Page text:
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Top International MLB Prospects Are Reaching The Majors Faster Than Ever Before



The significance and visibility of the international signing period increases each year as young players from Latin America burst onto the major league scene.

The 2015 international signing class underscored this point by making headlines in 2019. World Series champion Juan Soto, American League Rookie of the Year Yordan Alvarez and preseason No. 1 overall prospect Vladimir Guerrero Jr. all signed in 2015.

So too did Fernando Tatis Jr., who finished third in National League Rookie of the Year voting—and might have won the award if his season hadn’t ended in August with a back injury.

Time will tell if the robust 2015 signing class will be viewed as an outlier or turning point in fans’ perception of the international signing period, which was pushed back to January 2021 this year because of the coronavirus pandemic.

Either way, awareness of 16-year-old Latin American prospects, particularly position players, has trickled down to fantasy baseball, where dynasty owners are increasingly attuned to the top amateurs who sign each summer from the Dominican Republic, Venezuela, Cuba and other Caribbean nations.

As a result, the most promising international prospects get pushed up draft boards in dynasty leagues, making bargains scarce in annual first-year player drafts.

This phenomenon is fueled not only by the big league success of the aforementioned 2015 signing class but also by the emergence of young Latin American stars like Ronald Acuña Jr., Rafael Devers, Yoan Moncada and Gleyber Torres—not to mention the early proficiency demonstrated by minor leaguers like Wander Franco, Julio Rodriguez and Marco Luciano, who quickly became coveted prospects in dynasty leagues.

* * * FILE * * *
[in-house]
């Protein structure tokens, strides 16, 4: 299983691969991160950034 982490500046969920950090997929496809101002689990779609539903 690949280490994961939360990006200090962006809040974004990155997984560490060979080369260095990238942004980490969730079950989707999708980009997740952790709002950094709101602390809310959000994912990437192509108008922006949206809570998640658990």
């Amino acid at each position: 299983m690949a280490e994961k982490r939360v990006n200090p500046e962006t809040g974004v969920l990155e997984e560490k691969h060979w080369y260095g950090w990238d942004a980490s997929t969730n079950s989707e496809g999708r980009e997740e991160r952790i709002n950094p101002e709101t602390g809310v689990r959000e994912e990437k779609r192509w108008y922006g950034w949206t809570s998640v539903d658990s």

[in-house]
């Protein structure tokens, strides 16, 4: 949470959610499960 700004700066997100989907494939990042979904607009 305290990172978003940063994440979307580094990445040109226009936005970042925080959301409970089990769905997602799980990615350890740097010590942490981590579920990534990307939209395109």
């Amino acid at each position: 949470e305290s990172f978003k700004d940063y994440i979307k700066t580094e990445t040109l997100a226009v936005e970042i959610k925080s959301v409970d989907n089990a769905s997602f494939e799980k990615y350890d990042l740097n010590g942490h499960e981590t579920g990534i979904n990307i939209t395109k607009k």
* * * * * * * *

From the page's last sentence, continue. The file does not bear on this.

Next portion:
Next up is Dominican outfielder Jasson Dominguez, who signed with the Yankees in 2019 and has yet to play a pro game. The 17-year-old already is a hot commodity in dynasty leagues.

While it may seem at first blush that dynasty players are overreaching for unproven 16-year-olds, there is evidence to suggest that the very best international prospects today are realizing their potential more rapidly than they once did.

Since 1980, a total of 46 players have accumulated more than 100 career plate appearances in the big leagues through their age-20 seasons. In that sample, 27 of the players signed internationally, 17 signed out of high school and two—Bryce Harper and Jim Thome—were drafted out of junior college.

What’s notable about the sample of exceptionally young international big leaguers is that for those who signed in the 2010s, they already have reached the majors in greater numbers and while requiring less minor league time than those from the three earlier decades. Keep in mind that players from the 2016, 2017, 2018 and 2019 international classes have yet to make their mark in the majors to accentuate the sample.